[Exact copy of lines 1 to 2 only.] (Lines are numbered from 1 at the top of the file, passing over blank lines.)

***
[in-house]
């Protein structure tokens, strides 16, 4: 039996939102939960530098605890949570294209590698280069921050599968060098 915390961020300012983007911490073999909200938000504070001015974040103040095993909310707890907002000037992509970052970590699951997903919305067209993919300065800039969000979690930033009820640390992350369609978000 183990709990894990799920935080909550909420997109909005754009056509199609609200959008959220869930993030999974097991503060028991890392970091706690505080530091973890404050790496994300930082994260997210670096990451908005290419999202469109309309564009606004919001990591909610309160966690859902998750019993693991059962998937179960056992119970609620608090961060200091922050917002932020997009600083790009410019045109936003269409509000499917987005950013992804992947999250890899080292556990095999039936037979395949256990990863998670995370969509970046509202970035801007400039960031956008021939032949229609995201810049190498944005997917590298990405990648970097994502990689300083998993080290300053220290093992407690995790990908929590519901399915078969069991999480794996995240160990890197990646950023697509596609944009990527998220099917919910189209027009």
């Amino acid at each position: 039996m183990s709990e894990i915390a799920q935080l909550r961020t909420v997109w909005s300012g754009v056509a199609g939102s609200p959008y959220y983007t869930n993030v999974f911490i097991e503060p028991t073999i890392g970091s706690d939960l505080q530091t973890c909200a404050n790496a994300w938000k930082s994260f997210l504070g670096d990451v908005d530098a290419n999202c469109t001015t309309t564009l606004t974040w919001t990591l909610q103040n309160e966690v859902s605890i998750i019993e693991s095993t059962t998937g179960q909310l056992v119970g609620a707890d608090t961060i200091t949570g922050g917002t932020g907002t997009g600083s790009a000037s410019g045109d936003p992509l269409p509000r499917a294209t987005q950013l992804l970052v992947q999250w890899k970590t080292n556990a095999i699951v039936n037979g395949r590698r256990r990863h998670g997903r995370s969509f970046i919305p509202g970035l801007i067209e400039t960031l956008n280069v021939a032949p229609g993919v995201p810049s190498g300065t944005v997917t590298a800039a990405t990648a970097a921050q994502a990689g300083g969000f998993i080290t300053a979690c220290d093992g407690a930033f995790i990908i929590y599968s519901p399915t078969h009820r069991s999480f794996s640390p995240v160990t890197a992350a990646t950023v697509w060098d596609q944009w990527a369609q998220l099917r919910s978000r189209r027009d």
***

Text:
[in-house]
């Protein structure tokens, strides 16, 4: 039996939102939960530098605890949570294209590698280069921050599968060098 915390961020300012983007911490073999909200938000504070001015974040103040095993909310707890907002000037992509970052970590699951997903919305067209993919300065800039969000979690930033009820640390992350369609978000 183990709990894990799920935080909550909420997109909005754009056509199609609200959008959220869930993030999974097991503060028991890392970091706690505080530091973890404050790496994300930082994260997210670096990451908005290419999202469109309309564009606004919001990591909610309160966690859902998750019993693991059962998937179960056992119970609620608090961060200091922050917002932020997009600083790009410019045109936003269409509000499917987005950013992804992947999250890899080292556990095999039936037979395949256990990863998670995370969509970046509202970035801007400039960031956008021939032949229609995201810049190498944005997917590298990405990648970097994502990689300083998993080290300053220290093992407690995790990908929590519901399915078969069991999480794996995240160990890197990646950023697509596609944009990527998220099917919910189209027009």